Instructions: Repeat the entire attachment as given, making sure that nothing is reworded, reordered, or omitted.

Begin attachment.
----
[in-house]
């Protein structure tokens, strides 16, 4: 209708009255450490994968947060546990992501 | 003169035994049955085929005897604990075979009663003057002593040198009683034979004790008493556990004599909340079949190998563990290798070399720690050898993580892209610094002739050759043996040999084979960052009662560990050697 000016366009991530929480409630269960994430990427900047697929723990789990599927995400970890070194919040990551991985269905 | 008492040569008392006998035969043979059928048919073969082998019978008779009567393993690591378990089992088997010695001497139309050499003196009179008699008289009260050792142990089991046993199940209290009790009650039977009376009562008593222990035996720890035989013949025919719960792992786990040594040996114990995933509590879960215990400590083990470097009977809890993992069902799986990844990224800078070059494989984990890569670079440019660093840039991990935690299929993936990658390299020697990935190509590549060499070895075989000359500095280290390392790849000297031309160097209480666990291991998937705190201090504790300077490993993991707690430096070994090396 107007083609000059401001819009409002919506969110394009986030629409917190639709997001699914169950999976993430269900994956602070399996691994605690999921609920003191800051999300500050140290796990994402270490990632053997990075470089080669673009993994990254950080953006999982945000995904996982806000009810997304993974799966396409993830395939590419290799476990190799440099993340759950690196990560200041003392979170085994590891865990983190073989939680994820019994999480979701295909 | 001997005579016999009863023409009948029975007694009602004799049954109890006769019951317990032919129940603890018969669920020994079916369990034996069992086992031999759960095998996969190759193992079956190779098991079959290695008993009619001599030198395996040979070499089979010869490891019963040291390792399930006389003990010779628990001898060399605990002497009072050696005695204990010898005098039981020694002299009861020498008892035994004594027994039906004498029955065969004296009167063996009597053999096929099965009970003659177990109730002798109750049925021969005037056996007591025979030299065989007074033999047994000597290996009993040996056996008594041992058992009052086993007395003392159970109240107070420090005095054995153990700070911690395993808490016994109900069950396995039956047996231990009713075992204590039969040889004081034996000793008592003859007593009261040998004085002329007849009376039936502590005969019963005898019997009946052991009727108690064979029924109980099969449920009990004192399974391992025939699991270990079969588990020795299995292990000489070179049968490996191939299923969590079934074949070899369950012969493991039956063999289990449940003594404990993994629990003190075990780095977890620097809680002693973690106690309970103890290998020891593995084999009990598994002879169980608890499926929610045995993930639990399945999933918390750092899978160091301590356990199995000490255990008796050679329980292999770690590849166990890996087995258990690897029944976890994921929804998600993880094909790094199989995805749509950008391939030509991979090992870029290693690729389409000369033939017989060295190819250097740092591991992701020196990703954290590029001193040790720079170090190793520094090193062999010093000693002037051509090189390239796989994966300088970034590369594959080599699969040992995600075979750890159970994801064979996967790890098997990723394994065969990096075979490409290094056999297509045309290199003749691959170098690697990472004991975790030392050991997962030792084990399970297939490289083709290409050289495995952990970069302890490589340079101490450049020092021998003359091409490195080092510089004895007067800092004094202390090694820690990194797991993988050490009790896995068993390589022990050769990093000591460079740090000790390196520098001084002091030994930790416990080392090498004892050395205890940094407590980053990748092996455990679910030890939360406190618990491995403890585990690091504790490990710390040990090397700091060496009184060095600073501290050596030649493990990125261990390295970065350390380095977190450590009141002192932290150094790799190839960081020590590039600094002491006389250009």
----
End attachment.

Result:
[in-house]
């Protein structure tokens, strides 16, 4: 209708009255450490994968947060546990992501 | 003169035994049955085929005897604990075979009663003057002593040198009683034979004790008493556990004599909340079949190998563990290798070399720690050898993580892209610094002739050759043996040999084979960052009662560990050697 000016366009991530929480409630269960994430990427900047697929723990789990599927995400970890070194919040990551991985269905 | 008492040569008392006998035969043979059928048919073969082998019978008779009567393993690591378990089992088997010695001497139309050499003196009179008699008289009260050792142990089991046993199940209290009790009650039977009376009562008593222990035996720890035989013949025919719960792992786990040594040996114990995933509590879960215990400590083990470097009977809890993992069902799986990844990224800078070059494989984990890569670079440019660093840039991990935690299929993936990658390299020697990935190509590549060499070895075989000359500095280290390392790849000297031309160097209480666990291991998937705190201090504790300077490993993991707690430096070994090396 107007083609000059401001819009409002919506969110394009986030629409917190639709997001699914169950999976993430269900994956602070399996691994605690999921609920003191800051999300500050140290796990994402270490990632053997990075470089080669673009993994990254950080953006999982945000995904996982806000009810997304993974799966396409993830395939590419290799476990190799440099993340759950690196990560200041003392979170085994590891865990983190073989939680994820019994999480979701295909 | 001997005579016999009863023409009948029975007694009602004799049954109890006769019951317990032919129940603890018969669920020994079916369990034996069992086992031999759960095998996969190759193992079956190779098991079959290695008993009619001599030198395996040979070499089979010869490891019963040291390792399930006389003990010779628990001898060399605990002497009072050696005695204990010898005098039981020694002299009861020498008892035994004594027994039906004498029955065969004296009167063996009597053999096929099965009970003659177990109730002798109750049925021969005037056996007591025979030299065989007074033999047994000597290996009993040996056996008594041992058992009052086993007395003392159970109240107070420090005095054995153990700070911690395993808490016994109900069950396995039956047996231990009713075992204590039969040889004081034996000793008592003859007593009261040998004085002329007849009376039936502590005969019963005898019997009946052991009727108690064979029924109980099969449920009990004192399974391992025939699991270990079969588990020795299995292990000489070179049968490996191939299923969590079934074949070899369950012969493991039956063999289990449940003594404990993994629990003190075990780095977890620097809680002693973690106690309970103890290998020891593995084999009990598994002879169980608890499926929610045995993930639990399945999933918390750092899978160091301590356990199995000490255990008796050679329980292999770690590849166990890996087995258990690897029944976890994921929804998600993880094909790094199989995805749509950008391939030509991979090992870029290693690729389409000369033939017989060295190819250097740092591991992701020196990703954290590029001193040790720079170090190793520094090193062999010093000693002037051509090189390239796989994966300088970034590369594959080599699969040992995600075979750890159970994801064979996967790890098997990723394994065969990096075979490409290094056999297509045309290199003749691959170098690697990472004991975790030392050991997962030792084990399970297939490289083709290409050289495995952990970069302890490589340079101490450049020092021998003359091409490195080092510089004895007067800092004094202390090694820690990194797991993988050490009790896995068993390589022990050769990093000591460079740090000790390196520098001084002091030994930790416990080392090498004892050395205890940094407590980053990748092996455990679910030890939360406190618990491995403890585990690091504790490990710390040990090397700091060496009184060095600073501290050596030649493990990125261990390295970065350390380095977190450590009141002192932290150094790799190839960081020590590039600094002491006389250009």